cloudy epoxy

Problems, how to use. Also see: "EPOXY", in the left-hand column of the Home page.

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Billy
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cloudy epoxy

Post by Billy » Sun Jul 22, 2012 7:55 pm

Super stupid mistake, I was glassing the sides of my boat, and on the first side I put down the epoxy over the glass with roller don't ask why, I just was not thinking. on the 2nd side I used a plastic spreader, was a much nicer job. Looking at the boat in the shop under normal shop light both sides look Ok, but with the lights out and I shine a flashlight down the sides there is a definite difference, first one very cloudy 2nd side nice and clear down to wood, Is it that the roller worked air into the epoxy, could be acetone left over in the roller from an earlier job, I don't know. This, I'am sure will show up in the daylight when I get it outside, won't it. Has anyone recovered from this mistake before? I was hoping to belt sand back down to wood, and start over, using the same smoothy (plastic spreader) as I did for the 2nd side and bottom.Will I just make things worst if I try this?
working on a Tahoe 24

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DaveLott
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Re: cloudy epoxy

Post by DaveLott » Mon Jul 23, 2012 4:46 am

You definitely encapsulated air into the epoxy. The only remedy is to remove it.

Don't knock yourself. It is very very easy to do. The guys who paint over don't worry about it but for those that want clear wood, it can be a pain. We have all been there.
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vupilot
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Re: cloudy epoxy

Post by vupilot » Mon Jul 23, 2012 9:33 am

You can use a heat gun to heat the epoxy and fiberglass and peel it all off.

Yes, i found the plastic spreader works best for fiberglass work as well.

fergal butler
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Re: cloudy epoxy

Post by fergal butler » Mon Jul 23, 2012 9:52 am

Yep your not the first and I'm sure not the last I have to do mine again :( as I'm just not happy with it and it seems to have gotten worse over time. I did a little test to remove it with the heat gun and it seemed to work fine, I'm also thinking of using peel ply on the next run has anyone used it ?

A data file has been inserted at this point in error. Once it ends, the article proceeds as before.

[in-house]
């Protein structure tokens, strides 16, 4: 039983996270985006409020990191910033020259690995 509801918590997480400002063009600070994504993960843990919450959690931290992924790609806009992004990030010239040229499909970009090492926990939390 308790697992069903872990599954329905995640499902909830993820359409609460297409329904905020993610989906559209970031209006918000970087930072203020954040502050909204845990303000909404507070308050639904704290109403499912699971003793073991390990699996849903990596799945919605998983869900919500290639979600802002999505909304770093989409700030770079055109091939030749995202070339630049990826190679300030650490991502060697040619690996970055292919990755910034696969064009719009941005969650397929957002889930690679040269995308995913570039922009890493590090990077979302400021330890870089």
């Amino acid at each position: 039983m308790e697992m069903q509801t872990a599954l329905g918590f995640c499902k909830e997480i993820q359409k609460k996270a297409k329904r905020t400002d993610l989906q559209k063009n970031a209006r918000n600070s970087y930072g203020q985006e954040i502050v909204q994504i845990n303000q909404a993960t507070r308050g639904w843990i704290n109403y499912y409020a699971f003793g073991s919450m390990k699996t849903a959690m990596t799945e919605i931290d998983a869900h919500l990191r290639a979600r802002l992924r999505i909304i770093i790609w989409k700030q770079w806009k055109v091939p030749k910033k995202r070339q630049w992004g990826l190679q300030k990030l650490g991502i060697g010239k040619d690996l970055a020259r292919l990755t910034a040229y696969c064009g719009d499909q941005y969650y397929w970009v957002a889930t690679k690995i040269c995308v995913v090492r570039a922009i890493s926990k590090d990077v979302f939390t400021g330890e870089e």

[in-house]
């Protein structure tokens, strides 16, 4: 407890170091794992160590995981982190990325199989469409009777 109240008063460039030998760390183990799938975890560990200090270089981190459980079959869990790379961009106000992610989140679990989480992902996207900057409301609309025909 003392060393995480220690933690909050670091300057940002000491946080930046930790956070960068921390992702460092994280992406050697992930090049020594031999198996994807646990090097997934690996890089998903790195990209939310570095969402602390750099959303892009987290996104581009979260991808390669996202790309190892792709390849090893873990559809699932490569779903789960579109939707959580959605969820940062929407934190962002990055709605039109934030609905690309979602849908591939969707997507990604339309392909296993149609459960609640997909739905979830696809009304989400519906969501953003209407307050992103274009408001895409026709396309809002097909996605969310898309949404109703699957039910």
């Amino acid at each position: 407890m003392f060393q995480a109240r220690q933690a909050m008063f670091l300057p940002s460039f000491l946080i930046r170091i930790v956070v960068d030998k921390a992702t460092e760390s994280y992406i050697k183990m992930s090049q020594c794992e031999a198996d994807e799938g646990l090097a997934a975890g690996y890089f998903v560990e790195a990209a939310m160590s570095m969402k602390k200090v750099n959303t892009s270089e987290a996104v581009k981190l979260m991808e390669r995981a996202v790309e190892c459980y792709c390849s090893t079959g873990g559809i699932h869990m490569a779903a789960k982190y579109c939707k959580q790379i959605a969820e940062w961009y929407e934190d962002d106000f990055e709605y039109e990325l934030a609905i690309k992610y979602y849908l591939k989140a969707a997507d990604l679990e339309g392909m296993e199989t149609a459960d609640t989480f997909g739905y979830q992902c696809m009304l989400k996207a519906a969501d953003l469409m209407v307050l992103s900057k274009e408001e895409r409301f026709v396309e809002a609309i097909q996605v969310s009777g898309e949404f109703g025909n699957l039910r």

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Bill CNC
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Re: cloudy epoxy

Post by Bill CNC » Mon Jul 23, 2012 10:05 am

On big layups, ... I ALWAYS use a urethane foam roller to first roll out the epoxy to wet out the glass. I then go over that with a squeegee to force the air out and rid the layup of the extra resin. It is them pushed into the next dry area and the process is started all over again.

The reason for applying the resin with the roller is, if you just pour on resin and start squeegeeing the layup, ... the glass will float and it will move all over the road making your layup a living hell, for the lack of a better term. The roller can move and spread the epoxy much more safely (cleanly) than the squeegee. The roller will get the glass to stay put and then the squeegee removes the air. Think of it like you would to applying vinyl lettering or water slide decals.

Bill
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jamundsen
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Re: cloudy epoxy

Post by jamundsen » Mon Jul 23, 2012 10:08 am

I have used only the rollers from
Glen l . So far so good. But soon I plan on doing the deck. How go you use the plastic spreader to prevent ridges from the spreader? Any pictures?
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Billy
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Re: cloudy epoxy

Post by Billy » Mon Jul 23, 2012 11:46 am

I hadn't thought about a heat gun, I will try that, anything to make it easier and there will be no dust.When I was spreading out the glass I had no problem with the cloth moving, so I thing I will stick to the plastic smoothly. Putting down a coat of epoxy first is a good idea except I could see myself laying the glass on top of the tacky epoxy and getting it stuck all over everywhere,.Wiping the resin on with a smoothly worked well it just wasted a lot of epoxy by it dripping onto the floor before I could catch it. Thanks for the encouraging replies. About the ridges, yes, there where some left after the 3rd coat of epoxy, but my plan was to scrape them off with a cabinet scraper and then wet sand everything down to prep for bottom paint and also varnishing the sides, when I do get to that point.
working on a Tahoe 24

fergal butler
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Re: cloudy epoxy

Post by fergal butler » Mon Jul 23, 2012 11:59 am

With the heat gun you won't get dust so to say but you do get very fine splinters of glass spitting at you so cover up well and try not to leave any exposed skin or eyes :D

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pauloman
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Re: cloudy epoxy

Post by pauloman » Mon Apr 01, 2013 11:53 am

epoxies will turn white if the get moisture on them during a critical period after application. this is much more than amine blush - even non blushing epoxies have this happening. Common cause is dew or condensation (or even bird pee or splashing from a nearby swimming pool). Might be just the right combination of events for that one side.... There is no fix other than removal.

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